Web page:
The Shoulders I Stand Upon
By Big Mike Phillips
Many years ago, Nigel Mayer and I worked together as bartenders, and over time, we became best friends. We worked together, partied together, traveled together, spent the holidays together, and always celebrated each other’s birthdays together.
On Nigel’s birthday in 1996, I took him to Peohe’s on Coronado Island, which was his choice to celebrate. I remember as if it were yesterday, we had just finished eating our lunch, sitting on the patio overlooking the beautiful skyline of San Diego, when our server brought Nigel his slice of birthday cake and sang “Happy Birthday” to him as he blew out his candle.
As we sat there talking, Nigel said to me, “I have been thinking a lot about Ruth Henricks and Special Delivery.” (From their website: “Special Delivery San Diego, founded by Ruth Henricks, is a nonprofit, 100-percent volunteer organization that feeds men, women and children with AIDS that serves a hot lunch and dinner five days a week.”)
Nigel said Ruth had recently talked to him about the need for more money or they may have to shut down the entire operation.
Just so you know, Nigel had been putting together bus trips to the game show “The Price is Right” in Los Angeles every year to help raise much needed money for Special Delivery, but they still needed more. So Nigel looked at me and said; “You know a lot of people in our community just think that we bartenders make all this money, but we never give back. So I have this idea and wanted to see what you think about it and if you think it could be done.”
Nigel always had good ideas, so I was really interested in what he was going to say.
“I was thinking about taking what we are already doing with our tips during the fundraisers held at the bar while we are working, how about if we create our own fundraiser event? We would invite all the bartenders in all the gay bars and ask them if they would donate half of their tips to help Special Delivery to continue feeding those with AIDS.”
I looked at Nigel and said, “Hell yes, what a great idea. I would be happy to help you, it’s such a great idea.”
By now our minds were racing a hundred miles an hour, we were so excited. You see, neither one of us had done anything on a scale as large as this and needed to really sit down and figure this entire process out. How would we go about making this a reality? Who would we get to help, or who would want to help work with us to make this idea come true?
That afternoon we talked about a few things we should concentrate on, but we both needed to go to work, so we agreed to start the next day on our game plan and how we would make this happen.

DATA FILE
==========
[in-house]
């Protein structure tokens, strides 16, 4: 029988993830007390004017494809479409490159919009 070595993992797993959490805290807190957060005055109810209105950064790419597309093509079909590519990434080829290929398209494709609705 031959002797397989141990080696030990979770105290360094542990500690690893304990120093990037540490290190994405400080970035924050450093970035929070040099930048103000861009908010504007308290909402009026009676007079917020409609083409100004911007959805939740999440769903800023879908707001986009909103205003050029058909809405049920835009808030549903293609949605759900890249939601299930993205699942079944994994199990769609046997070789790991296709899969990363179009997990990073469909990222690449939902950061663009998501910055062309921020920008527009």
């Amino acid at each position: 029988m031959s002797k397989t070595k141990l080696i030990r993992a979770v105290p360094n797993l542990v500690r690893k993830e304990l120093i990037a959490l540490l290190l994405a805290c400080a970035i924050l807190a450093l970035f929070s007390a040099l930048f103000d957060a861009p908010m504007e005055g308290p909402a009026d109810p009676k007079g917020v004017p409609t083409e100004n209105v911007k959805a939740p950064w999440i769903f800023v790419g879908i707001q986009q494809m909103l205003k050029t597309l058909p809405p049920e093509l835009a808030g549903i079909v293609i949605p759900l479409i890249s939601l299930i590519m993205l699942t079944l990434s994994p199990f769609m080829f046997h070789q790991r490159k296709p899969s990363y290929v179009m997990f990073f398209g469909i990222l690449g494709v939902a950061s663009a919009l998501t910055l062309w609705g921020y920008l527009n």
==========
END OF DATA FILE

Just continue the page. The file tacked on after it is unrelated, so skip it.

Both of us were looking forward to taking on this new adventure, and our goal was to find a way to include every single bartender in every gay bar in San Diego’s then gay and lesbian community. First, we wrote down our ideas so we could explain our goals and what we were trying to accomplish. We would be asking all the bartenders to give up half of their hard-earned money for a charity and we had no idea how they would respond to that. After a few hours writing and rewriting our ideas, we called every single bar in town and asked for every bartender’s name, and then documented it all so we could put packages together.
Then with our own money, we went and “xeroxed” all our paperwork, bought 8 x 10 manilla envelopes, and put together a personal package inviting every single bartender from every gay bar to sign up. Nigel and I started laughing after we had created over 130 packages to hand out and looked at each other and said they are either going to think we are absolutely crazy asking for half of their money for one night’s work or they will love the idea.
Luckily, Nigel had a column in the Gay and Lesbian Times newspaper, and we both had a great relationship with Michael Portantino the publisher, so we decided to approach him for help with getting the word out. We were hoping he would donate advertising space so our community would know what we were planning. In those days, we did not have the luxury of social media, so we relied on our local gay newspapers to see what was going on in our community and in our bars, gatherings, charities, fundraisers, and major community events. We really relied on our news outlets to provide us with all this information.